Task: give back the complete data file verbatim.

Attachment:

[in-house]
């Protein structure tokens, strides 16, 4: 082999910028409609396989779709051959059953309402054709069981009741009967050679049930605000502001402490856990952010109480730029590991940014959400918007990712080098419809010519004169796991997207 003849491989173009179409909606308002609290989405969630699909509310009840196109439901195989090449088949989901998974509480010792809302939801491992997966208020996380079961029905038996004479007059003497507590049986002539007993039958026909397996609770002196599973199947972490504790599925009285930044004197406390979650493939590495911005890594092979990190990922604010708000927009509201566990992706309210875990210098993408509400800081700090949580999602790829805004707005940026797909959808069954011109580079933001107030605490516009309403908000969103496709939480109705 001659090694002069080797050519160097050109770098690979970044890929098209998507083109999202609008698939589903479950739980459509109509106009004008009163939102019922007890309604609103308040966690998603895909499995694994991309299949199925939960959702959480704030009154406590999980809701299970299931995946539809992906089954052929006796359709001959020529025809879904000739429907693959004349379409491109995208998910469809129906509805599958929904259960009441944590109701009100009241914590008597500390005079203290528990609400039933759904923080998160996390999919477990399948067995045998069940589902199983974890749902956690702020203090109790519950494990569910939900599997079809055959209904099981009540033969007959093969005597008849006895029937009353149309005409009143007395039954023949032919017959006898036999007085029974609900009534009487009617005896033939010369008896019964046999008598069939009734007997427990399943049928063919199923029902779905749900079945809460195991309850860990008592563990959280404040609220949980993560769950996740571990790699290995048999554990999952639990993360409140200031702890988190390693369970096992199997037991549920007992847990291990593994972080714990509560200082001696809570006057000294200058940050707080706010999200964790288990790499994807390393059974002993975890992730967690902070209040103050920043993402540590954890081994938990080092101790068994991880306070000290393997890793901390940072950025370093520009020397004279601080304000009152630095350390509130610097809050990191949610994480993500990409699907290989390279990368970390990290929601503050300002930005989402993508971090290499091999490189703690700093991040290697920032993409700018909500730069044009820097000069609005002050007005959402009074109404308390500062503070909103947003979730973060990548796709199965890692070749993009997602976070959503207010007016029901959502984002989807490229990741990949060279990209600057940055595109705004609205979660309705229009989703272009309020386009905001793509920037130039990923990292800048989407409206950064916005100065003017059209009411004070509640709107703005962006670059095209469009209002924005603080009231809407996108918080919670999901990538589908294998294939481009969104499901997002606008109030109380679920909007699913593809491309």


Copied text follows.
[in-house]
């Protein structure tokens, strides 16, 4: 082999910028409609396989779709051959059953309402054709069981009741009967050679049930605000502001402490856990952010109480730029590991940014959400918007990712080098419809010519004169796991997207 003849491989173009179409909606308002609290989405969630699909509310009840196109439901195989090449088949989901998974509480010792809302939801491992997966208020996380079961029905038996004479007059003497507590049986002539007993039958026909397996609770002196599973199947972490504790599925009285930044004197406390979650493939590495911005890594092979990190990922604010708000927009509201566990992706309210875990210098993408509400800081700090949580999602790829805004707005940026797909959808069954011109580079933001107030605490516009309403908000969103496709939480109705 001659090694002069080797050519160097050109770098690979970044890929098209998507083109999202609008698939589903479950739980459509109509106009004008009163939102019922007890309604609103308040966690998603895909499995694994991309299949199925939960959702959480704030009154406590999980809701299970299931995946539809992906089954052929006796359709001959020529025809879904000739429907693959004349379409491109995208998910469809129906509805599958929904259960009441944590109701009100009241914590008597500390005079203290528990609400039933759904923080998160996390999919477990399948067995045998069940589902199983974890749902956690702020203090109790519950494990569910939900599997079809055959209904099981009540033969007959093969005597008849006895029937009353149309005409009143007395039954023949032919017959006898036999007085029974609900009534009487009617005896033939010369008896019964046999008598069939009734007997427990399943049928063919199923029902779905749900079945809460195991309850860990008592563990959280404040609220949980993560769950996740571990790699290995048999554990999952639990993360409140200031702890988190390693369970096992199997037991549920007992847990291990593994972080714990509560200082001696809570006057000294200058940050707080706010999200964790288990790499994807390393059974002993975890992730967690902070209040103050920043993402540590954890081994938990080092101790068994991880306070000290393997890793901390940072950025370093520009020397004279601080304000009152630095350390509130610097809050990191949610994480993500990409699907290989390279990368970390990290929601503050300002930005989402993508971090290499091999490189703690700093991040290697920032993409700018909500730069044009820097000069609005002050007005959402009074109404308390500062503070909103947003979730973060990548796709199965890692070749993009997602976070959503207010007016029901959502984002989807490229990741990949060279990209600057940055595109705004609205979660309705229009989703272009309020386009905001793509920037130039990923990292800048989407409206950064916005100065003017059209009411004070509640709107703005962006670059095209469009209002924005603080009231809407996108918080919670999901990538589908294998294939481009969104499901997002606008109030109380679920909007699913593809491309």